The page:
It is wonderful how students ‘not from India’ get involved in finding solutions to core problems ‘in India’. It is a mark of friendship and humanity. This year, we have identified five great solutions that would go a long way in improving hygiene, education, water management, among others. We will now look at implementing these solutions and widening the impact nationally.

Amit Prashant, Associate Professor

The one-of- its-kind “Design for a Billion” workshop was hosted at Indian Institute of Technology Gandhinagar (IITGN) during January 8-19. The two-week programme was organised for the first time for students of The New School (TNS), New York. A total of 28 students and two faculty members from TNS participated in the workshop.

The workshop is a cross-disciplinary event that discusses the implications and future of mass impact design. The design process which interweaves the theoretical and the empirical, research and applications, market pragmatics and social idealism, encourages its participants to come up with innovative designs to solve real-life problems. As part of the course, the TNS teams attended lectures on various topics viz. materials, manufacturing and mechatronics.

The two-week design programme facilitated field trips to Palaj village and Ahmedabad city, where the participants identified social problems and came up with solutions to tackle them. Prototyping sessions were also conducted for the students, who were divided into five groups. The teams found solutions for various problems related to waste management, village ecosystem, education system, water management and bus transportation. The solutions were conceptualised by the teams on the basis of field trips, surveys and feedback of end-users.

Five interesting innovations have come to fore this year, by way of designing and conceptualising. These include Saaf Mahavari (clean menstruation), TransPotatoes, Village Wash, The Marble Jar and Sachet Cachet.

a. Saaf Mahavari aims at empowering, educating and mobilising rural and semi-urban women via a menstrual hygiene kit. The portable pocket kit has low-cost sanitary napkins and an informational booklet. This kit can be discreetly worn inside traditional clothes. The distribution of kits will happen through existing retail outlets and beauty parlours, and the kits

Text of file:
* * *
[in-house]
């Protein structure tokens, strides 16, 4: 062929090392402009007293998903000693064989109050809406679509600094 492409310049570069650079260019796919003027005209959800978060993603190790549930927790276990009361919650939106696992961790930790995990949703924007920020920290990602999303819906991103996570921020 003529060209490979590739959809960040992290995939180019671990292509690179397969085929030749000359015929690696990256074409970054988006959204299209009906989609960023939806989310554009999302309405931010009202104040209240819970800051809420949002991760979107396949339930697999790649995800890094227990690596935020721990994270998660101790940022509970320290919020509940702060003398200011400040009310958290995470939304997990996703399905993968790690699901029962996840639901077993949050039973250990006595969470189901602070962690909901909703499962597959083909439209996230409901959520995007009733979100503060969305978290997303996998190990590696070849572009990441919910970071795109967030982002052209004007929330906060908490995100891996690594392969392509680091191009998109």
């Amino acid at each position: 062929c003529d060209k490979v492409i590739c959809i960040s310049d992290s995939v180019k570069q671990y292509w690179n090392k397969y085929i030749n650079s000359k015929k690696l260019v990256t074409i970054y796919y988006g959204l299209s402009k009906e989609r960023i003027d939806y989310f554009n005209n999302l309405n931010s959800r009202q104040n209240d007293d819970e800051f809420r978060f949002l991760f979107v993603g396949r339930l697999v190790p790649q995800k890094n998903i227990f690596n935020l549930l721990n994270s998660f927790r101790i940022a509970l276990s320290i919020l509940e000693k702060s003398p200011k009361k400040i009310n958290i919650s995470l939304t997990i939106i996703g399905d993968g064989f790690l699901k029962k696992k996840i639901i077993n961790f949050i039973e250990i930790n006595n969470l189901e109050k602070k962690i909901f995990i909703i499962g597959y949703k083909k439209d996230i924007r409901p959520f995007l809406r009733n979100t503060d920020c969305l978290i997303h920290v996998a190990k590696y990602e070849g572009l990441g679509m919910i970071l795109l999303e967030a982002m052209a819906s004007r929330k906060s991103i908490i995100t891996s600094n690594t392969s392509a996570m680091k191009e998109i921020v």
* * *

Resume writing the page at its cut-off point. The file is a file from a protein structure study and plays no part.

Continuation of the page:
will be sold at a nominal cost of ₹10 per kit.

b. TransPotatoes is a smart card for bus commuters. While some passengers can purchase these cards, others with smartphones may download its application that will help them find the best route to commute, and enable them to pay the fare electronically.

c. Village Wash is a mechanical washing machine which uses less amount of water. The machine uses manual power to rotate a drum filled with water and special ceramic pebbles which will rotate with the dirty clothes and help remove dirt, stains and microorganisms.

d. The Marble Jar design focuses on transforming education in public primary schools in India. The objective is to introduce task-based activities in the curriculum of low-resource public schools in India that encourage community-building, self-discipline and curiosity in students. It will involve giving students assignments that will allow community engagement and interaction.

e. The fifth team has come up with a design focussed on microfinance called Sachet Cachet. The aim of the project is to address the ecological and health effects of plastic waste, as well as economic issues with small- quantity purchasing.